Indian Rationalist Association

India's largest rationalist organisation. Founded in 1949. Fights for scientific temper, secularism, freedom of thought and expression. Defends reason and science. Exposes superstition, blind belief, obscurantism, paranormal claims caste-based social divisions and guru-politics nexus. Strives for a post-religious society. President: Sanal Edamaruku Contact: Phone: + 91-11-6569 9012, +91-11-64630651

Sunday, July 20, 2008

Superstition about Hypnotism

Sanal Edamaruku exposes “New Age Hypnotic Guru” Sivanand on Live TV

After the “Great Tantra Challenge”, it was the turn of a New Age guru. On the evening of 15th March 2008, India TV invited “New Age Hypnotic Guru” Sivanand for a show. As pre-planned, Sanal Edamaruku was posted initially in the audience.

After the viewers got warmed up with a video clip full of confusing images, pendulum swings and psychedelic music, with artificial smoke fumed up on the podium from both sides, Hypnotic Guru Sivanand started his show. Spotting Sanal in the front row, he tried to take advance bail and said that his hypnosis was no tantra or mantra but a New Age scientific way to ensure instant strength and stamina. It will make the person intelligent, clever and physically powerful, he claimed. His clients always got power and intelligence in seconds after he hypnotized, the Guru asserted.

Hypnotic Guru touched their foreheads and told them to relax and fall into deep sleep. He counted up to three, and they both were seen sleeping. They slept standing till he put them down on two chairs. From then onwards, he would switch continuously between talking to the anchor, the audience and his subjects. Very soon the lady became the sole focus of attention, while the role of the man was limited to a sleeping decoration piece throughout the program.

His customers, Hypnotic Guru explained, came to him to get strength and confidence, to loose tension and to develop their will power and mind control, and he had a success rate of 90 per cent. In between his sentences, he addressed the lady with commands like “you become stronger … and stronger… now… one, two, three”, “power… power” etc. After some time, he asked her to raise her arm, and she did. She seemed to understand clearly which out of all his sentences were meant for the anchor, which were meant for the audience and which were for her. The Hypnotic Guru even allowed the anchor to ask her to narrate her experience about sea and mountains, and alas, she did it!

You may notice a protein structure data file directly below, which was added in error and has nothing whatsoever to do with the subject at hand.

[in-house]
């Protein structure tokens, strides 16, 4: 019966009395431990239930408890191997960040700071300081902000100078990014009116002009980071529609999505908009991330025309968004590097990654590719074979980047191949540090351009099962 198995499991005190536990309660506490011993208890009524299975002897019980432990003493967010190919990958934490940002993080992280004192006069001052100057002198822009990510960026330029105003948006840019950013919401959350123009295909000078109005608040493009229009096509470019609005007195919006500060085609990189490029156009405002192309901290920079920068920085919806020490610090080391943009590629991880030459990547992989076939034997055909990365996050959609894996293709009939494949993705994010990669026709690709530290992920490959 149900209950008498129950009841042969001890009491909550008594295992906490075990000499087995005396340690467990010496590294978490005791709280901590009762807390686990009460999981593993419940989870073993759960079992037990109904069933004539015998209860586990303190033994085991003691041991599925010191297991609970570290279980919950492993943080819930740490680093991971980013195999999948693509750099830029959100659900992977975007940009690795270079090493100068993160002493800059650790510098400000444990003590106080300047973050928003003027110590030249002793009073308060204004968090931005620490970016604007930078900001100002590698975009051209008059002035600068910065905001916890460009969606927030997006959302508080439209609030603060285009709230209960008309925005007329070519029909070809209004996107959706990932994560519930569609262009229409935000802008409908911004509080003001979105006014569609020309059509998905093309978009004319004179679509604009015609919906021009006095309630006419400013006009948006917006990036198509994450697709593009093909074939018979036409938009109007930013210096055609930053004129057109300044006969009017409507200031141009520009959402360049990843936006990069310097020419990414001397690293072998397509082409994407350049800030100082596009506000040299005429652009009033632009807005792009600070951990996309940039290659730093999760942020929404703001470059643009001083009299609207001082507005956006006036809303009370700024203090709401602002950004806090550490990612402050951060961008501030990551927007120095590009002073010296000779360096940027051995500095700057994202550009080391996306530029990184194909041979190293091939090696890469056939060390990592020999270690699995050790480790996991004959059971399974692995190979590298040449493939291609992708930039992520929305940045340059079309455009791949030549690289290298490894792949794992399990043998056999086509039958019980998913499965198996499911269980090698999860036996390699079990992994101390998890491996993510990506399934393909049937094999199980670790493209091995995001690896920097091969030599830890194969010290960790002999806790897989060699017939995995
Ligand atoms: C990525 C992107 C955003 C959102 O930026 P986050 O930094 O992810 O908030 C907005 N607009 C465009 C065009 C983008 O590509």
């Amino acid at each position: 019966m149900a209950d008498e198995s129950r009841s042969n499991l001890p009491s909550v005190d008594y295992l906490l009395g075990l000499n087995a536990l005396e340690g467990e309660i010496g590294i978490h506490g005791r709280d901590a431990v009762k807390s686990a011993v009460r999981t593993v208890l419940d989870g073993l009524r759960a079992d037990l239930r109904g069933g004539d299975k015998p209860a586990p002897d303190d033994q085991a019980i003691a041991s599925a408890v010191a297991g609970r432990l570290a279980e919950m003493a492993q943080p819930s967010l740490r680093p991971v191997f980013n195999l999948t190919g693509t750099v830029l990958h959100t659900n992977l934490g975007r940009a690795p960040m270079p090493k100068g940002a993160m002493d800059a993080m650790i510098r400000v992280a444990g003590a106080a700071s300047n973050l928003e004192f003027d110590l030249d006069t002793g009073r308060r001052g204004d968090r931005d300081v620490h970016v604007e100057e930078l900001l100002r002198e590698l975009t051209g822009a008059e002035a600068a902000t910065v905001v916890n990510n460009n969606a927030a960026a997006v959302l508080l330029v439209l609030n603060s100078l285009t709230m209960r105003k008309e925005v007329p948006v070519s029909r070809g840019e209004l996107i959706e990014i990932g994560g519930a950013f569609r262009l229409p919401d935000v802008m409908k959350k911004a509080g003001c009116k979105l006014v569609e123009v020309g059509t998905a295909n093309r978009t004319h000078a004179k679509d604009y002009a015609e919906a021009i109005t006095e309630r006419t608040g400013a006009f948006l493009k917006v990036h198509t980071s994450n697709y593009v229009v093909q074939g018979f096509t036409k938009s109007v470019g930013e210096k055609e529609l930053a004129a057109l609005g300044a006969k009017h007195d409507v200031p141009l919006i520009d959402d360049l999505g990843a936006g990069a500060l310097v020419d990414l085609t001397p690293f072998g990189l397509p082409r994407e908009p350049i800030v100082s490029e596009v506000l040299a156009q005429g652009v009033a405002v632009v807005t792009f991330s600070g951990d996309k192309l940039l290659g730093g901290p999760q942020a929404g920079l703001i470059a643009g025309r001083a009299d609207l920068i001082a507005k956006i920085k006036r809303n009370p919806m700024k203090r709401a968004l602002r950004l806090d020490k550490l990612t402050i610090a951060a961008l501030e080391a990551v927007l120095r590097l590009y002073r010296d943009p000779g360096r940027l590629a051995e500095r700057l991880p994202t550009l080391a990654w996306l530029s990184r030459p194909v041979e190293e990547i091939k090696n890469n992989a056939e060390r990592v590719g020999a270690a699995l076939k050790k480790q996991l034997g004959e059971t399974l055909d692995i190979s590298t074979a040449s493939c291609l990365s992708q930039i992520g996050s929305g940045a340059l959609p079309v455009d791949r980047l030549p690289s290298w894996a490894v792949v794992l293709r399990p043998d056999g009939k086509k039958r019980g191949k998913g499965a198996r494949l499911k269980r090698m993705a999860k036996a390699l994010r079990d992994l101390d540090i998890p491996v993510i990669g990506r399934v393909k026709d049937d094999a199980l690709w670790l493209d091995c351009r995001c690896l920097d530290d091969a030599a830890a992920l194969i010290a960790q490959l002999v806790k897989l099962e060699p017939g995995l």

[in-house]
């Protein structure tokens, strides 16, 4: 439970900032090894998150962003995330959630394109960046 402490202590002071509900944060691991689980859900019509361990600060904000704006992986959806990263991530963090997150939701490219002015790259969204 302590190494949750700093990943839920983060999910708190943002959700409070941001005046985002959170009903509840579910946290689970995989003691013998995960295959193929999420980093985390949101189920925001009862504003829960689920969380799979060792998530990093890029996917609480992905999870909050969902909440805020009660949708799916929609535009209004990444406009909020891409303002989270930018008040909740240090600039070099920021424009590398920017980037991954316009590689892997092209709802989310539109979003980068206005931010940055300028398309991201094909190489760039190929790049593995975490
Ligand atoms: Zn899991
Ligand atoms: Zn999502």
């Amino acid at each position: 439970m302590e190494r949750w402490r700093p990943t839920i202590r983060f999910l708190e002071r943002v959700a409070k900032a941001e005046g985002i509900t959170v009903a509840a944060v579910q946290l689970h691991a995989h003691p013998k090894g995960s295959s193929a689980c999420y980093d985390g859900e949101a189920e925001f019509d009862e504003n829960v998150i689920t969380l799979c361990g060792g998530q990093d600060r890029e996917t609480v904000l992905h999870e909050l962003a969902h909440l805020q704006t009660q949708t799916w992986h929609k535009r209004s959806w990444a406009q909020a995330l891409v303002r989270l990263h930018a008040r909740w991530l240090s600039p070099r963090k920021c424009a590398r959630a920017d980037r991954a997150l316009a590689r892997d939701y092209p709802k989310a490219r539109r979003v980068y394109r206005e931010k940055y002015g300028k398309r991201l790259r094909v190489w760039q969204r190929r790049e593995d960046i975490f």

The Hypnotic Guru then began his grand finale. The lady was put flat down on two chairs, the middle part of her body remaining straight without support. This was the Hypnotic Guru’s ultimate proof. “This is only possible under hypnosis!” he declared triumphantly, as hypnosis could unleash unimagined capacities of the human body. To crown his success, he called a boy from the audience and asked him to climb up and carefully stand on her thighs. She remained stable. After half a minute, the boy was taken down.

Sanal Edamaruku walked up to the podium at this moment and announced: “This has nothing to do with hypnosis.” He said: “It is a normal capacity of the human body and I can show you the same exercise without any hypnosis!” Upon his request, a middle aged man volunteered for the show. Sanal positioned him on three chairs, the first for his head, the second for his hip, and the third for his legs. “Be confident”, Sanal said to him and removed the middle chair that was under his hip. To everyone’s surprise, the man remained stable without falling down. “He is not hypnotized”, said Sanal. Human hips have this strength and only we need confidence to remain on two chairs without falling down.”

Sanal then asked the same boy to stand on the man’s thighs. Yes, it worked without hypnosis. The volunteer did not fall down. He explained that he was feeling fine. There was spontaneous great applause from the audience. More people wanted to try. And while the game went on, Sanal Edamaruku explained his proof that Hypnotic Guru was a charlatan.

Firstly, there was a long list of flaws and mistakes in his “hypnosis”, which contradicted medical knowledge and experience and proved his demonstration a drama. A psychiatrist in the audience supported this observation and added some points. And secondly, Sanal Edamaruku continued, the subject of his demonstration was not freely chosen, as pretended, but well known to him, prepared for the show and was acting. Sanal Edamaruku and some others had witnessed the over-enthused young lady telephoning some friends before the beginning of the program and proudly announcing “her show”. Moreover, from these phone conversations they understood that she was an amateur actress who had just passed the entrance test of the Delhi School of Drama!

The Hypnotic Guru Sivanand had no medical or psychiatric education and was practicing this quackery on several thousand people over the years.

Though the two and a half hour long program ended there, the audience did not want to go home, but thronged Sanal Edamaruku to congratulate him for the exposure and to bombard him with so many questions they had always wanted to ask but did not know whom to ask.


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